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Things Did Heat Up 'Formula 1' Fast In Sports Streaming Space

In my blog last month -- entitled Sports Marketing (And Advertising), What's Old Might Be New Again -- I opined that things were going to heat up in the streaming sports space... and, boy, did they ever.

While I knew things were going to heat up... I, admittedly, did not see the Disney (ESPN), Fox (Fox Sports) and Warner Bros. Discovery (TNT Sports, now Warner Bros. Discovery Sports) deal, announced on 2/6, coming. That's probably because Disney just got through buying Comcast out of Hulu, a similar streaming joint venture, that started as a four-way initiative between Disney, Comcast, Fox and Warner Bros.

The companies said in a joint statement that the yet-to-be-named, streaming sports service will be launched in Fall 2024,

While Fall officially begins on September 22, 2024, I am guessing the service will launch earlier than that -- probably on or about August 26th; that will have the launch of the service coinciding with the last week of pre-season NFL Football and the first week of U.S. Open Tennis. They may refer to the activity during these August weeks as a soft launch, or a beta test of the service, but I am, rather, certain the service will be operational by then. I am also, virtually, certain the service will be up and running, in every U.S. market, when the Kansas City Chiefs take the field in the NFL season opener on September 5, 2024.

But just because this new joint venture is -- with the exception of Comcast being excluded -- a mirror image of the original Hulu joint venture, that doesn't mean it will pass muster with the Department of Justice and other regulatory agencies. After all, Hulu was launched in 2007 when streaming was a side hustle for large media companies. Today, streaming eclipses linear TV and its dominance in the space is projected to only increase over the next two- to five-years. Not to mention, the Biden administration, which has been anti-competitive from the get go, just announced a whole new set of Merger Guidelines.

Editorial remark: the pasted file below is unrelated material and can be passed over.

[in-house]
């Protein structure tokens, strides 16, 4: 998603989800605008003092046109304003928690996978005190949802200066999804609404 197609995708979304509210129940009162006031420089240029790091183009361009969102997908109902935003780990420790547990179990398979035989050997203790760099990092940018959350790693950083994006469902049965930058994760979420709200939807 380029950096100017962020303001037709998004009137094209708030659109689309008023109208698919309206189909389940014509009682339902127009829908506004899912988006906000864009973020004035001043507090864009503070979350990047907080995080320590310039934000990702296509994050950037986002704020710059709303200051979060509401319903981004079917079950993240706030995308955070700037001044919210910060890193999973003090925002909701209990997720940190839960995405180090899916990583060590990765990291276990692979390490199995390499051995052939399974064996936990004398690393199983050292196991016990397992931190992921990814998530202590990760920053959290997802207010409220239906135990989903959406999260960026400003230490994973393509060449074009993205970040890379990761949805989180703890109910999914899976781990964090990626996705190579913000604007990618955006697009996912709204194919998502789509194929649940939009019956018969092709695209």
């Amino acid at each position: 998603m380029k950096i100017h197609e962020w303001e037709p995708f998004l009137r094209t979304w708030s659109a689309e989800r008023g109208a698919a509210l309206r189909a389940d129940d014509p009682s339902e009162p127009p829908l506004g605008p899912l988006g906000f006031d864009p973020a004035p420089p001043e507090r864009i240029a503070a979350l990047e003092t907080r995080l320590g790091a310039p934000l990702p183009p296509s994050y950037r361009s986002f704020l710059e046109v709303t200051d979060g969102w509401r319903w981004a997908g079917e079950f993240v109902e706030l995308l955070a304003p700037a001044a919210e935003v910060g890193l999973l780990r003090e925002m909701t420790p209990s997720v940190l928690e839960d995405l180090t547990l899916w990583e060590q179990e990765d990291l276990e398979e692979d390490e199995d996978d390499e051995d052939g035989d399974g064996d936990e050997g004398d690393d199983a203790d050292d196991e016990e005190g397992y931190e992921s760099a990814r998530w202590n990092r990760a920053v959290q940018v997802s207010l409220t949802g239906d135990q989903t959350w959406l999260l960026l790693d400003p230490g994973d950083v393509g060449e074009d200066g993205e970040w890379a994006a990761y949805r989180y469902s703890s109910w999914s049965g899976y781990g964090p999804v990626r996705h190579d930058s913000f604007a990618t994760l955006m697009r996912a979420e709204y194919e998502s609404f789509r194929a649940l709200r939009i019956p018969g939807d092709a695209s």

On December 18, 2023. the Justice Department and the Federal Trade Commission (FTC) jointly issued the 2023 Merger Guidelines, which describe factors and frameworks all federal agencies will use, moving forward, when reviewing mergers and acquisitions. The announcement wasn't a little thing, in fact, it was a big thing. At the time, Attorney General Merrick Garland said, these finalized guidelines provide transparency into how the Justice Department is protecting the American people from the ways in which unlawful, anticompetitive practices manifest themselves in our modern economy.”

Oh boy!

Already one company has expressed concern with the newly-announced streaming service. FuboTV, an independent sports streamer that was launched in 2015, released a statement within hours of the Disney, Fox, Warner Bros. Discovery announcement, stating the motives and implications of this joint venture "command its scrutiny." The statement read in part, "every consumer in America should be concerned about the intent behind this joint venture and its impact on fair market competition. This joint venture spotlights a concerning trend where an alliance with significant market share, reportedly controlling 60-85% of all sports content, could dictate market terms in a manner that may not serve the broader interests of consumers."

The market has yet to hear from media heavyweights Comcast and Paramount Global on the issue. The two conglomerates control a fair amount of sports programming through NBC Sports and CBS Sports, respectively.

According to the Wall Street Journal, discussions have taken place between Comcast CEO Brian Roberts and Paramount Global CEO Bob Bakish. The Wall Street Journal has also reported that Paramount Global has been involved in separate "streaming related discussions" with 800-pound gorilla Apple. Will Comcast and Paramount join forces and announce a sports streaming site all their own, or will they sit on the sidelines, to see how the Biden administration responds to the joint venture? Only time will tell.

The move by Disney, Fox and Warner Bros. Discovery follows moves by cash-rich, technology companies to buy their way in to the sports broadcasting business. Last year, Apple spent $2.5 Billion for a 10 year MLS deal. Around the same time, Youtube TV spent $2 Billion a year on NFL's Sunday Ticket in a seven year deal and Amazon spent $1 Billion a year in a 10-year, Thursday Night Football deal.

I'm not sure where all this jockeying will lead us and I am not sure anyone is, but one thing is for sure... it's going to be an interesting year in sports streaming.

Update to blog: On Tuesday February 20, 2024, FuboTV filed an anti-trust lawsuit to block the Disney, Fox, Warner Bros. Discovery sports streaming platform deal.


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